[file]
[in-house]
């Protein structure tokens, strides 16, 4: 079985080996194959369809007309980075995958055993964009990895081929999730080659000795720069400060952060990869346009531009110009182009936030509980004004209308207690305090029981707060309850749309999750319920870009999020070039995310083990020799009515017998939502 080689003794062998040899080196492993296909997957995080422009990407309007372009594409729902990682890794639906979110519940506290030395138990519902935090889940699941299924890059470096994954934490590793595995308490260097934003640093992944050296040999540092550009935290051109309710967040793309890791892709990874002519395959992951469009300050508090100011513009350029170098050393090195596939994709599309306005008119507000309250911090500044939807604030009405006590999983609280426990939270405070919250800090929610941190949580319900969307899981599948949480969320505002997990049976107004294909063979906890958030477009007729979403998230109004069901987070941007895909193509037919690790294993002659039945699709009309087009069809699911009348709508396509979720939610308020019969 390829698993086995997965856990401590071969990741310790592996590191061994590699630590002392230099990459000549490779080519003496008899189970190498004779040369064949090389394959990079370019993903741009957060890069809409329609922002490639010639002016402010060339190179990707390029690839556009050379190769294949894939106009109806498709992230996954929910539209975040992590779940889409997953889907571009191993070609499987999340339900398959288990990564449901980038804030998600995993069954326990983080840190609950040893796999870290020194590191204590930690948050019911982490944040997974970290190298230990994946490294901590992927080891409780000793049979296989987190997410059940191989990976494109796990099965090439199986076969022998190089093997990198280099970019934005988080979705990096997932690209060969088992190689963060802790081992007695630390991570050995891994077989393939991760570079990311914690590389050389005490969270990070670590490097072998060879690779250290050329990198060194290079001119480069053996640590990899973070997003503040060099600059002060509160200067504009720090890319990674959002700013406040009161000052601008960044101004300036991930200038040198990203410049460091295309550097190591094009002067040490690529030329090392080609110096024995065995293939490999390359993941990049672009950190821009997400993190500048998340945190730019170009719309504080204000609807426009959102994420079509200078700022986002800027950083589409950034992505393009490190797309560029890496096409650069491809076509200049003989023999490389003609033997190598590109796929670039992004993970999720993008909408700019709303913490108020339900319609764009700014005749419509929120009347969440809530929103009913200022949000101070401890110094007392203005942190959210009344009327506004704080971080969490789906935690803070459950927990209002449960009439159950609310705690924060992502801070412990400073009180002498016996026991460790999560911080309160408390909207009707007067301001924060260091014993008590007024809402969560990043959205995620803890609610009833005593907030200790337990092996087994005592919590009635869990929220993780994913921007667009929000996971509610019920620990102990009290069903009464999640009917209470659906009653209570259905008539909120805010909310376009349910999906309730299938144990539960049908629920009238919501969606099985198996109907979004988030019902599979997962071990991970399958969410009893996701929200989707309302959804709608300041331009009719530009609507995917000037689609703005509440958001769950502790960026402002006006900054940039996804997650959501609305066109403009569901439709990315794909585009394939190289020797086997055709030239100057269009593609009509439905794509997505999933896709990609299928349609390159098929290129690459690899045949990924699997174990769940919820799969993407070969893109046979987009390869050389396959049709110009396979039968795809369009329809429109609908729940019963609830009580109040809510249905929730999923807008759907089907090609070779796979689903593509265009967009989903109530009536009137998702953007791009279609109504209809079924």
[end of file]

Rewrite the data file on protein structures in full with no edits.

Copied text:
[in-house]
């Protein structure tokens, strides 16, 4: 079985080996194959369809007309980075995958055993964009990895081929999730080659000795720069400060952060990869346009531009110009182009936030509980004004209308207690305090029981707060309850749309999750319920870009999020070039995310083990020799009515017998939502 080689003794062998040899080196492993296909997957995080422009990407309007372009594409729902990682890794639906979110519940506290030395138990519902935090889940699941299924890059470096994954934490590793595995308490260097934003640093992944050296040999540092550009935290051109309710967040793309890791892709990874002519395959992951469009300050508090100011513009350029170098050393090195596939994709599309306005008119507000309250911090500044939807604030009405006590999983609280426990939270405070919250800090929610941190949580319900969307899981599948949480969320505002997990049976107004294909063979906890958030477009007729979403998230109004069901987070941007895909193509037919690790294993002659039945699709009309087009069809699911009348709508396509979720939610308020019969 390829698993086995997965856990401590071969990741310790592996590191061994590699630590002392230099990459000549490779080519003496008899189970190498004779040369064949090389394959990079370019993903741009957060890069809409329609922002490639010639002016402010060339190179990707390029690839556009050379190769294949894939106009109806498709992230996954929910539209975040992590779940889409997953889907571009191993070609499987999340339900398959288990990564449901980038804030998600995993069954326990983080840190609950040893796999870290020194590191204590930690948050019911982490944040997974970290190298230990994946490294901590992927080891409780000793049979296989987190997410059940191989990976494109796990099965090439199986076969022998190089093997990198280099970019934005988080979705990096997932690209060969088992190689963060802790081992007695630390991570050995891994077989393939991760570079990311914690590389050389005490969270990070670590490097072998060879690779250290050329990198060194290079001119480069053996640590990899973070997003503040060099600059002060509160200067504009720090890319990674959002700013406040009161000052601008960044101004300036991930200038040198990203410049460091295309550097190591094009002067040490690529030329090392080609110096024995065995293939490999390359993941990049672009950190821009997400993190500048998340945190730019170009719309504080204000609807426009959102994420079509200078700022986002800027950083589409950034992505393009490190797309560029890496096409650069491809076509200049003989023999490389003609033997190598590109796929670039992004993970999720993008909408700019709303913490108020339900319609764009700014005749419509929120009347969440809530929103009913200022949000101070401890110094007392203005942190959210009344009327506004704080971080969490789906935690803070459950927990209002449960009439159950609310705690924060992502801070412990400073009180002498016996026991460790999560911080309160408390909207009707007067301001924060260091014993008590007024809402969560990043959205995620803890609610009833005593907030200790337990092996087994005592919590009635869990929220993780994913921007667009929000996971509610019920620990102990009290069903009464999640009917209470659906009653209570259905008539909120805010909310376009349910999906309730299938144990539960049908629920009238919501969606099985198996109907979004988030019902599979997962071990991970399958969410009893996701929200989707309302959804709608300041331009009719530009609507995917000037689609703005509440958001769950502790960026402002006006900054940039996804997650959501609305066109403009569901439709990315794909585009394939190289020797086997055709030239100057269009593609009509439905794509997505999933896709990609299928349609390159098929290129690459690899045949990924699997174990769940919820799969993407070969893109046979987009390869050389396959049709110009396979039968795809369009329809429109609908729940019963609830009580109040809510249905929730999923807008759907089907090609070779796979689903593509265009967009989903109530009536009137998702953007791009279609109504209809079924």